Lawmaker Wants Schools to Have Text Messaging Policy

Lawmaker Wants Schools to Have Text Messaging Policy

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SALT LAKE CITY (AP) -- Text messaging in classes and locker rooms could soon be history.

"It is a common sense approach to electronic devices in schools," said Rep. Sheryl Allen, R-Bountiful, who will sponsor legislation to require school districts have policies on electronic devices. "Yes, children need them for safety ... and parents (want) to have confidence in knowing they can communicate. But no, it cannot be a distraction in the education process."

Students won't necessarily have to leave their cell phones at home. Based on policies at several school districts, students may just have to turn off their phones in places where learning, courtesy, security or privacy is paramount.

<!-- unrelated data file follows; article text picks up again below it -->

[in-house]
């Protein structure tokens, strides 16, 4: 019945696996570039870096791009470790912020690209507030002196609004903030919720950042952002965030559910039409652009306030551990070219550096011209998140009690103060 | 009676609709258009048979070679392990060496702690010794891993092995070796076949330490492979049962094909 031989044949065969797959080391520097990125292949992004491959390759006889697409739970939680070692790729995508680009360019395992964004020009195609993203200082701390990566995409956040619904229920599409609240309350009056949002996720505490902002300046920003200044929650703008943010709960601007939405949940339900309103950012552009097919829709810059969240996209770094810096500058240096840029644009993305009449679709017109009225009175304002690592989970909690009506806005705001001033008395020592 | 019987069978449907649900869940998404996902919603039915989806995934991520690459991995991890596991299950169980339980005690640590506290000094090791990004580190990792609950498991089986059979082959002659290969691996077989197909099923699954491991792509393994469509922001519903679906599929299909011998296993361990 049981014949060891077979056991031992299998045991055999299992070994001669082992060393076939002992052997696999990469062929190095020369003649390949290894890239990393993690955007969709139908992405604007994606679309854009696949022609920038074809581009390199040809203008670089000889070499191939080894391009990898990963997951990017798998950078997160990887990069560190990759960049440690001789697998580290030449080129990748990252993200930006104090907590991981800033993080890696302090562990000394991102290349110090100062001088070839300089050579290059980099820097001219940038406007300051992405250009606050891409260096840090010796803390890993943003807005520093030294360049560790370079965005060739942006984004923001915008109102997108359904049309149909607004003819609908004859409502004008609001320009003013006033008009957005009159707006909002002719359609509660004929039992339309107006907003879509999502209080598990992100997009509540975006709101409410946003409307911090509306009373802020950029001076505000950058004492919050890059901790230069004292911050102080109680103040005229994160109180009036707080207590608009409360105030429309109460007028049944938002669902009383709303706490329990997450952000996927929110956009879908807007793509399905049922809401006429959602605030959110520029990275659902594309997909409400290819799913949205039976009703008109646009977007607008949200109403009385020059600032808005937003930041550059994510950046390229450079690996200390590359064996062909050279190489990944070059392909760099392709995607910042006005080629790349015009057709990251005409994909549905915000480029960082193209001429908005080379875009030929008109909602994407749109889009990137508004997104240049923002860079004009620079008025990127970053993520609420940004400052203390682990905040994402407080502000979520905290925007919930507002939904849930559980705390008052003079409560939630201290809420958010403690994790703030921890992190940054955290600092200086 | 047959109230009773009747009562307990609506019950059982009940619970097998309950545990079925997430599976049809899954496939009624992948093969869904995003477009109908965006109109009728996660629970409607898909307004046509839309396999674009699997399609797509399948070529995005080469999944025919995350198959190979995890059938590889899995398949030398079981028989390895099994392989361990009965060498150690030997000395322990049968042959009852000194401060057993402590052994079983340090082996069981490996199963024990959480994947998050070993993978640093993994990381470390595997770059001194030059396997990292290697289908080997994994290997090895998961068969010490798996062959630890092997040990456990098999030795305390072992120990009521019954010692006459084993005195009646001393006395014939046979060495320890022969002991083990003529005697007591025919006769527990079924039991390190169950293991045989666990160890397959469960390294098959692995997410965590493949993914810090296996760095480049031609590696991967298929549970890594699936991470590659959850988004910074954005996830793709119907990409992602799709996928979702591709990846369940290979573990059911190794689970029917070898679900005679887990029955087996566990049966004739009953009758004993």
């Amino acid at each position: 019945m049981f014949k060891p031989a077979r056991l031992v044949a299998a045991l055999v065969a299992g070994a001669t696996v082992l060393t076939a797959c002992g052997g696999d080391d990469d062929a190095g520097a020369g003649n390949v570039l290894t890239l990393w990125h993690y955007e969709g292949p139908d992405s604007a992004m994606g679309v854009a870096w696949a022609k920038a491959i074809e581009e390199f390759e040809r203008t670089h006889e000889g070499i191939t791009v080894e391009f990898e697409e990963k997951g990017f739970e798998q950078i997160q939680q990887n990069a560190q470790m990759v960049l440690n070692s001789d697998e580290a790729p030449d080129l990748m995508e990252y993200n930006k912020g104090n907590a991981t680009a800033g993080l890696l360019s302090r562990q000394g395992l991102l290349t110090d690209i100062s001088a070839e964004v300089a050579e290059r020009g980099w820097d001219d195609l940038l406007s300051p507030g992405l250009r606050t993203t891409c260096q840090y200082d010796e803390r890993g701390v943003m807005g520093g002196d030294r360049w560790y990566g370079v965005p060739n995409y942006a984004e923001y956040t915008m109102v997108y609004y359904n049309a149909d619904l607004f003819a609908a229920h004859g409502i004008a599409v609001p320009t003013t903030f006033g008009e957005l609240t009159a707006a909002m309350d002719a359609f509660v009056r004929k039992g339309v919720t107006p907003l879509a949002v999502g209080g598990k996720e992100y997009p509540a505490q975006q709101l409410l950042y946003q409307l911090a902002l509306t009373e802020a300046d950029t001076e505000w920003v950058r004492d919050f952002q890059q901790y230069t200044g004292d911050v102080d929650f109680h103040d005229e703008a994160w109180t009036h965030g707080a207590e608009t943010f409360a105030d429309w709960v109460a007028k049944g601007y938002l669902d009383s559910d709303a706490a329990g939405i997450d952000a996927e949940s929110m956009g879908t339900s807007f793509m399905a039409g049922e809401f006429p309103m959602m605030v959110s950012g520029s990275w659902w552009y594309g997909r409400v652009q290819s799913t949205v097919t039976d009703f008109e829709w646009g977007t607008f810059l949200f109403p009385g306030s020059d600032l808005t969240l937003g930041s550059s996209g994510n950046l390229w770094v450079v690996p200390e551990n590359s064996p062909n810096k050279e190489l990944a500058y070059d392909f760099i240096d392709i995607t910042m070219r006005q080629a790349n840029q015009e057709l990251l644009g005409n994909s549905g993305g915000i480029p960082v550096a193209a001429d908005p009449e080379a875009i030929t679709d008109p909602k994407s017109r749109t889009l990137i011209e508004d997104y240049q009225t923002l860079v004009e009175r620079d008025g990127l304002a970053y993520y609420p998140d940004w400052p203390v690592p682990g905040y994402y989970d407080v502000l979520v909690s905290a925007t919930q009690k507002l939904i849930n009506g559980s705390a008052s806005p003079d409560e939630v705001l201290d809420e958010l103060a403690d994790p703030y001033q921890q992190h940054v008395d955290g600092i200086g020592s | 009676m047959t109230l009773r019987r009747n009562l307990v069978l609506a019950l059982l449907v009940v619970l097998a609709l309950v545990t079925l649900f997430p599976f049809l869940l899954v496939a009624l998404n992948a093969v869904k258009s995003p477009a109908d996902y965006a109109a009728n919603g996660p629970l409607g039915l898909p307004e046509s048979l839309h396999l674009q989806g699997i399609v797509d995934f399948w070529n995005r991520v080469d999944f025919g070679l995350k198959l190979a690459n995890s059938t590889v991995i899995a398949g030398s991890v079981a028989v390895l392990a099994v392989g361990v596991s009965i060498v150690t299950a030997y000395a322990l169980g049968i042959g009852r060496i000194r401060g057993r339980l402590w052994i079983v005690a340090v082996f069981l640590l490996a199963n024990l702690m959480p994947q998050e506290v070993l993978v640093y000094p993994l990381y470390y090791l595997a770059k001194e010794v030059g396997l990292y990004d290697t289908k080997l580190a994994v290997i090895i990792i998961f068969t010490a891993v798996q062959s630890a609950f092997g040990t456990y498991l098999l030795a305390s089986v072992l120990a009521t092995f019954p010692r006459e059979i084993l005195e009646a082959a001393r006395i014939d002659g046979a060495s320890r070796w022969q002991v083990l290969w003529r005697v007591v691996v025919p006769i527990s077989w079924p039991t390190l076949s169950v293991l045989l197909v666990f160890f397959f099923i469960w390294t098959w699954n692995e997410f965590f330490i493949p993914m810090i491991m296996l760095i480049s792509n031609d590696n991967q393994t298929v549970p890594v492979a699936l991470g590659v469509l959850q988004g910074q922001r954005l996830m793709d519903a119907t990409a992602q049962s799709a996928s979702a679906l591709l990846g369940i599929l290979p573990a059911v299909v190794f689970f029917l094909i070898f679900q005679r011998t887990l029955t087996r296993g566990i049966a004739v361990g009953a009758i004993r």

Currently, students can use phones to text message each other during class or testing time or take embarrassing photographs in a locker room and post them on the Internet if they want to.

"Students are so good at texting they can text right under the desk ... and send answers to friends across the room," said Bryan Bowles, superintendent of Davis School District. "Our principals and teachers have had some concern in feeling like the police of those phones."

Allen said one-third to one-half of states require districts to come up with some kind of policy regarding electronic devices. She said her bill will be patterned after theirs.

Several school districts -- including Alpine, Box Elder, Davis, Granite, Jordan and Salt Lake City -- have policies governing electronic devices.

Salt Lake says kids have to shut off cell phones during class time or school activities. Alpine says they must be off in restrooms and locker rooms, too.

Davis District's policy says phones may be confiscated by school personnel if used during class time. Parents can be required to come pick up the devices if they want them back. And if a student uses a device inappropriately, he or she could be suspended.

"It's pretty much a common-sense policy. It gives flexibility school to school," Bowles said. "It seems to be working well."


Information from: Deseret Morning News

(Copyright 2007 by The Associated Press. All Rights Reserved.)

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